Wednesday, March 19, 2014

One That Trips Me

This came from a tumbler reference. I'm not sure whom to credit.

Saturday, March 15, 2014

Everyone Has A Voice

Mossi White: Emigrated to America all by herself at the age of 19.
I will try to re-tell her story the best I can.

When Mossi was younger and still living in Norway, she attended a music class. The class was singing and the teacher stopped mid-song and announced, "Someone is not singing right." Self conscious thoughts raced through her head that it might be her; she lip-synced the rest of the song. When the teacher couldn't identify the off-note singer, he decided to have each student sing a solo. Mossi stood in terror waiting for her turn. She only sang two notes when the teacher stopped her and said, "You need to leave the class right now and go to the library. You can spend the rest of the class in the library and I will still give you full credit for the class."

Mossi never sang again and for the rest of her life, she lamented that she didn't have a voice--until one day as she sat on the podium as a guest speaker in front of 9 deaf women who sang. Beautifully. With their hands.  Their voice was different but each one had a voice and used it in the best way possible.  Mossi decided to always use her voice and she did. She was an advocate for education and has been a keynote speaker in almost 50 states and in several different countries. She taught her daughters to use their voice--two daughters are attorneys and another is a Doctor of Psychology.

As writers, we have a voice. And it's important to use that voice in the best way we know how. Beautifully. However that may be.

Preparation and the Earthworm

The lowly earthworm. Or at least you may think it is the lowly earthworm. To me, the earthworm is pure joy. 

On Friday, I spent a few hours in my garden beds preparing the soil for a great summer garden. And the first step to great vegetables is great soil.  But it actually started long before this Friday afternoon.

Last year, I added several new garden beds. I started with basic soil that was missing the good stuff-earthworms and other matter that makes it light and rich. I knew it would take a lot of work to make the soil rich. Because I had worked to do just that, I stood on the periphery of the new beds filled with anticipation.  I thrust the shovel into the soil and overturned chunks of earth again and again, hoping to find good soil.  And then, I hit the mother lode. A shovelful of earthworms! I broke into a smile and then crumbled the dirt between my fingers examining the organic matter that had housed these lovely creatures. Amidst the dirt, were chunks of vegetable and kitchen scraps, decomposed leaves and other green matter from last fall. And that is where it all began. Last fall. The wealth and richness in my garden soil began months and even years before.

Because I don't have any giant deciduous trees in my yard, I rake and collect the leaves from my neighbors' gardens. Their benefit is my benefit. I carry buckets and bags of leaves down to my garden and spread them over the soil. 

I also keep a small bucket in my kitchen to collect all the green refuse: bottoms of celery stalks, apple cores,  old lettuce. I dig holes in the garden soil and mix the kitchen matter. Over the winter, the kitchen scraps and the leaves decompose and create a rich environment for earth worms.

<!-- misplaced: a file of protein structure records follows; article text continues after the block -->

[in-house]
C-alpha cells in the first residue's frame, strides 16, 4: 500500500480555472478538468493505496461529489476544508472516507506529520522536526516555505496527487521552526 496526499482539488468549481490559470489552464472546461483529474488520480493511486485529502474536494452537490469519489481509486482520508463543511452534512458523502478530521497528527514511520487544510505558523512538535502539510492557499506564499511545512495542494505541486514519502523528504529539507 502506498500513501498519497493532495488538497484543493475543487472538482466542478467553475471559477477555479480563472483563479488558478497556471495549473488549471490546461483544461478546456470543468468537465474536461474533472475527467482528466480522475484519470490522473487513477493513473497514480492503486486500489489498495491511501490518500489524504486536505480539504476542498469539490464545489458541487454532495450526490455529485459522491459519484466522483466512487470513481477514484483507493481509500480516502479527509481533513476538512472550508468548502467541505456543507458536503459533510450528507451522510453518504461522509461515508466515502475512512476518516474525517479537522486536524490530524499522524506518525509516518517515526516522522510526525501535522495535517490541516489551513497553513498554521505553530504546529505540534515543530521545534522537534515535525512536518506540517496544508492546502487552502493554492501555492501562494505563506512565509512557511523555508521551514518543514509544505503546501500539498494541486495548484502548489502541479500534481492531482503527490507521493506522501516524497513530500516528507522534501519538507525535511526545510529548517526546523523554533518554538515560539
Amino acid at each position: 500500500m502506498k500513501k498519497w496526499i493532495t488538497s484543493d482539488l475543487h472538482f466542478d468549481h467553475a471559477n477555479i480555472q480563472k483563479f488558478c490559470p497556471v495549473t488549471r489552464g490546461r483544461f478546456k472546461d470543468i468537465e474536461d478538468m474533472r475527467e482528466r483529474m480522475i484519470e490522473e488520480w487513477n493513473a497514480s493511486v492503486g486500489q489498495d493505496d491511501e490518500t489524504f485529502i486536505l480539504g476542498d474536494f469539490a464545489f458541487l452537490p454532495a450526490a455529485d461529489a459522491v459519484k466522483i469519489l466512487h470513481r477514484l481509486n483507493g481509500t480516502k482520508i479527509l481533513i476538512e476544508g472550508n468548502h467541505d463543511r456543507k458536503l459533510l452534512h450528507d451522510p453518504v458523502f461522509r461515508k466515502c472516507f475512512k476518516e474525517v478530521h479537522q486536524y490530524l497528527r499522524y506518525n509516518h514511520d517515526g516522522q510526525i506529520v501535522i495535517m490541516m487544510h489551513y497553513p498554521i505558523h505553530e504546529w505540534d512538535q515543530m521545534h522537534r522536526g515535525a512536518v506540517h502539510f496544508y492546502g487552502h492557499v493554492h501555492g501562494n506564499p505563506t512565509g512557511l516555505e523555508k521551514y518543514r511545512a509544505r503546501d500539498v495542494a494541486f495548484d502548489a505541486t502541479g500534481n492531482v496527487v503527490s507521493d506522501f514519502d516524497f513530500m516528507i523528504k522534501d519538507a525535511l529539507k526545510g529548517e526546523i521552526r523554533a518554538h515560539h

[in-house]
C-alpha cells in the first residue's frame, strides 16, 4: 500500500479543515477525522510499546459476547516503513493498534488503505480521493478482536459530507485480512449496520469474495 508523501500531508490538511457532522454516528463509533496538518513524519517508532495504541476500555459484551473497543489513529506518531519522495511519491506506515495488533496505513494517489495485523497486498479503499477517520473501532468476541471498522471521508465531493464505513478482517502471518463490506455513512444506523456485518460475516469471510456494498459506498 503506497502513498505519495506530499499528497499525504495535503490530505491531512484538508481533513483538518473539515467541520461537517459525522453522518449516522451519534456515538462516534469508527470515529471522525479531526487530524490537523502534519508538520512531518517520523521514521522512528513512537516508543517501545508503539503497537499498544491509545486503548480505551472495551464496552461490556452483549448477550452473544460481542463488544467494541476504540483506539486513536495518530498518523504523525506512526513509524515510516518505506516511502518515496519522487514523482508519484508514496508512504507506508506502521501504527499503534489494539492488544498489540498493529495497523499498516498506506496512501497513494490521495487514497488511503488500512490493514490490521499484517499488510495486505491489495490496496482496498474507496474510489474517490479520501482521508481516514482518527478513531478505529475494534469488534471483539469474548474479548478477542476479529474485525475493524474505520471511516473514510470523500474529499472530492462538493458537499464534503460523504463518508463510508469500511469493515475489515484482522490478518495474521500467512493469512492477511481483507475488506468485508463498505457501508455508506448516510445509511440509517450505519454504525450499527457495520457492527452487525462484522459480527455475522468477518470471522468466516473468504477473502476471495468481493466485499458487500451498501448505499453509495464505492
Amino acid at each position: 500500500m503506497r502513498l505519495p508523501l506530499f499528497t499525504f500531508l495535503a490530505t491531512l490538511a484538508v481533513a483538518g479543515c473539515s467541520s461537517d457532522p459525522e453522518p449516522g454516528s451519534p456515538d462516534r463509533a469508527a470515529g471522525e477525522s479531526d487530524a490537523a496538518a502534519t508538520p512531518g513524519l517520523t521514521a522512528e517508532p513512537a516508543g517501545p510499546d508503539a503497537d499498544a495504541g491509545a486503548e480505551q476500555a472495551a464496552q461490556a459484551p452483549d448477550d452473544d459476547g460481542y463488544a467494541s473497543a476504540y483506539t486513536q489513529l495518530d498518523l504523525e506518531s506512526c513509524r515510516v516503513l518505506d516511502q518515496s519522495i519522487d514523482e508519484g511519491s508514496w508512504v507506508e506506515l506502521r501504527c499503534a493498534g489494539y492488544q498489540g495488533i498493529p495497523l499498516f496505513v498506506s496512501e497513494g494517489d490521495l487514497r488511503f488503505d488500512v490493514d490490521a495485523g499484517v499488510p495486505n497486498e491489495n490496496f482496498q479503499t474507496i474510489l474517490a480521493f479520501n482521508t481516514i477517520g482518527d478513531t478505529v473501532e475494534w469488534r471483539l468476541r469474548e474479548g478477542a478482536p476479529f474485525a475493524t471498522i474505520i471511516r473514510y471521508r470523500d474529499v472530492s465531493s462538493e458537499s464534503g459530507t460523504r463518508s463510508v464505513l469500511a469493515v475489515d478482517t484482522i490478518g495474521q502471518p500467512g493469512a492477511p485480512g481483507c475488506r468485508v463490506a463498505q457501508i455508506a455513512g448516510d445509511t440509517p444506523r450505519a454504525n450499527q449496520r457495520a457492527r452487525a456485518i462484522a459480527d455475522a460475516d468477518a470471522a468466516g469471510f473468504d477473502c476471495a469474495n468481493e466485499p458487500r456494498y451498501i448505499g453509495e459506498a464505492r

Earthworms are so important because they aerate the soil. They turn clumpy, clay soil into light loam. They eat through the organic matter, process it and the castings they leave behind are the best soil conditioner.

Here's my takeaway: The fruit of my writing labor: earthworms in my soil, the work to bring them to my garden, began six months ago, even before then. And this is what I take away as a writer. Plopping in front of the computer and whipping out a novel in NanoWriMo fashion is the preparation necessary to the finished novel.  My life experiences, the choices I make, the adventures I dare, come before the great novel. 

So today, as I sit at "Women in Leadership" conference accompanied by four lovely seniors, it's not a waste of a Saturday morning and afternoon, it's preparing the soil, my mind for something great and yet unseen.

Lesson for you: Where are you today?

The Brugge Madonna

A couple of my students insisted I see the film "The Monuments Men." Art and WWII--I knew it would be a film to love. But there was an unexpected surprise. The Brugge Madonna, sculpted by Da Vinci, is an important sculpture in the film.  I had been to Brugge several years ago, and knew if there was a DaVinci in this small town, I had probably seen it. The story was familiar. After the film, I came home and searched my Brugge file and voila, I had seen the sculpture  and taken a photo. The sculpture was found in a tiny chapel on a side street in this small medieval town. And oh, what a lovely town.

The film was an important historical retelling. In MIMI LOST AND FOUND, the Mona Lisa is stored in the Lost and Found. I recently read that the Mona Lisa was moved 7 times to stay ahead of the art-hungry H....r (I really hate to mention his name). Sort of like saying Volde.....e.

Tuesday, March 4, 2014

So Many Opportunities!

A great opportunity to submit your finished work for a middle grade novel: